Dear Commissioner Silver,
As a man who has some very future-forward ideas on where and how to lead the NBA while at the helm as commissioner, I'd like to ask you to re-visit the current "one-and-done" rule that has been in place since 2006. Now, I'm sure you've been very outspoken on this topic in the past, going so far as saying that you'd consider a push for a two-year minimum college stay or an age 20 and up requirement. This has likely been met with a share of those who would approve and also diverge from the thought.
I'd like to offer thoughts from the latter. As every issue has its cons, these ideas carry a few substantial pros as well.
In my humble opinion, there is not much one year of college is doing for a lot of players. Now, you may say that is the reason why extending the stay in college to two seasons may be the answer to that issue as another year would possibly provide an enrichment of maturity on and off the court and even money management lessons because yes, what is a young 19-year-old to do with millions of dollars? I guess it honestly takes the player to surround themselves with people who will aid in those endeavors, playing college basketball or being in college period does not necessarily teach those things. But hey, that's not the issue right now.
What I would like for you to do is this: think about the thought going back to the freedom that is the high school to NBA phenomenon, only this time you should look to expand the D-League, which could provide a happy medium for many sides to this situation. How would it sound to give every NBA team it's own "farm system", sort of like the one that exists in Major League Baseball. As a commissioner who seems to be big on the global image of the Association, which, by the way is amazing, how could you turn down a greater investment in the NBA's next stars by enhancing the quality and even competitiveness of the Developmental League? WHO WOULDN'T WATCH D-LEAGUE GAMES, THEN?
Here's how it would work:
If a team is to draft a high school guy and provides them with valuable experience via the Summer League, camp and the preseason but still may be unsure about their progress or how they could immediately contribute to the team once the regular season arrives, send them down to the D-League, much like teams do now. Changing the rule to how it used to be would more than likely increase the number of guys willing to make the jump, seeing as the one-and-done dynamic has taken college basketball by storm, but what it also would do is strengthen the appeal of the D-League to fans and players. Besides, research shows, the later a player stays in college, the later he will be selected in the NBA draft, which means a lesser salary.
In this way, a player is learning from an NBA-level coaching staff, gaining knowledge and exposure on and off the court to things that a college coach, especially those with no NBA experience may not have been able to teach.
For clarification purposes, not every player will be required to go to the D-League, we'll leave that up to the respective team.
This would also look to eliminate the issue of compensation for players that schools are seeing astounding amounts of profit from. I'm gonna go out on a limb and assume the league's forthcoming Collective Bargaining Agreement will allow for a few more salaries. College basketball players among other college athletes bring home the bacon for athletic programs. To me, this seems like the perfect compromise for those who are garnering profit for the programs they play for but not personal profit for their talents. However, that issue is for a totally different letter, though, Mr. Silver.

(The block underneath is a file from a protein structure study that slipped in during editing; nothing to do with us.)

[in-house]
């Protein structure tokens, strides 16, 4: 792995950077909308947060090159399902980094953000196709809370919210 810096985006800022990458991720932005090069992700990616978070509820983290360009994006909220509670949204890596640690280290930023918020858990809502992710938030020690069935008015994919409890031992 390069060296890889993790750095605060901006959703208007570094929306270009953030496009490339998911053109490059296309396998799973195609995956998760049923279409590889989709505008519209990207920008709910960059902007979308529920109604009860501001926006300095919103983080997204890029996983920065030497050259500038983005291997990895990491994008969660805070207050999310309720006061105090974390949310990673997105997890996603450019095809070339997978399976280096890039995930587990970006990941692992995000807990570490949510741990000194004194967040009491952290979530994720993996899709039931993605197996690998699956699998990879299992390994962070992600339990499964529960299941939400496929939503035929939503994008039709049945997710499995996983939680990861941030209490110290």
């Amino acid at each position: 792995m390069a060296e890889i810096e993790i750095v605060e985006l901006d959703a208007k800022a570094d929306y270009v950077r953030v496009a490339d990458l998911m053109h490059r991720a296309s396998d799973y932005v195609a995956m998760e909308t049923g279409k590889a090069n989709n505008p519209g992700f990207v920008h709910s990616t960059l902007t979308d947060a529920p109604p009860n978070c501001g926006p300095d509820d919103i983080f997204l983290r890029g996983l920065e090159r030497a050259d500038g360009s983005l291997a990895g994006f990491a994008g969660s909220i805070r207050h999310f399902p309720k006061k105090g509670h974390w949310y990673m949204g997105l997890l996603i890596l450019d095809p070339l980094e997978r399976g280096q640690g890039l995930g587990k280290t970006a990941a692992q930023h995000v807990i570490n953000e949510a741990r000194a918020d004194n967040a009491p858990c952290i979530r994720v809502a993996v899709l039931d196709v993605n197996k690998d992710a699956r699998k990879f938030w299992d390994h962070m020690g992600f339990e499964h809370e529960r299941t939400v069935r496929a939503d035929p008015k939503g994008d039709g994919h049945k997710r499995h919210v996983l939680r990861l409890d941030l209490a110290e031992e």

Will this be a hindrance for the college basketball landscape? I think not, the sport will always be highly entertaining, heart wrenching and competitive, especially in March and April, traditionally. College coaches will just have to adjust on the recruiting trail. This opens up the opportunity for another tier of overlooked but talented players to score scholarships at good programs.
I think a two-year minimum stay in the college ranks would eliminate a bit of parity that currently exists. Just think, who will beat a Kentucky Wildcats team with Devin Booker, Karl-Anthony Towns, and others, or a National Championship winning Duke Blue Devils team with Jahlil Okafor, Justise Winslow and Tyus Jones among the current freshmen on their respective roster? That would be no fun to watch.
Guys like the aforementioned Towns and Okafor are guys that were built for NBA level competition straight out of high school. Today's NBA is arguably more talented than it probably has been in a very long time and even some of the best and brightest talent were victims of the one-and-done tragedy. Fortunate for them, the gift has always been there.
Which brings me to my next point.
The thing about it is, the High School to NBA dynamic worked! Not everyone was going to be a Kevin Garnett, Kobe Bryant, LeBron James or Dwight Howard, for every one of those guys there is a bust like Kwame Brown or role players like JR Smith. As said, that's inevitable. Busts are even produced with four years of college.
Sure, an extra year of college may challenge standouts to come back and learn things about their game that was not so clear their freshman season, but the expansion of the D-League allows for that development to reach greater heights simply due to the environment in which these guys are exposed to.
Although you can argue that every top recruit or recruit who feels they can make that jump doesn't have great NBA potential, I may also argue the amount of time a player stays in college never has been the prime indicator on how good they will be by time they reach the draft. Some guys are just supremely talented enough to succeed at age 18.
It's worth a thought, Commish.
Caslee Sims Jr.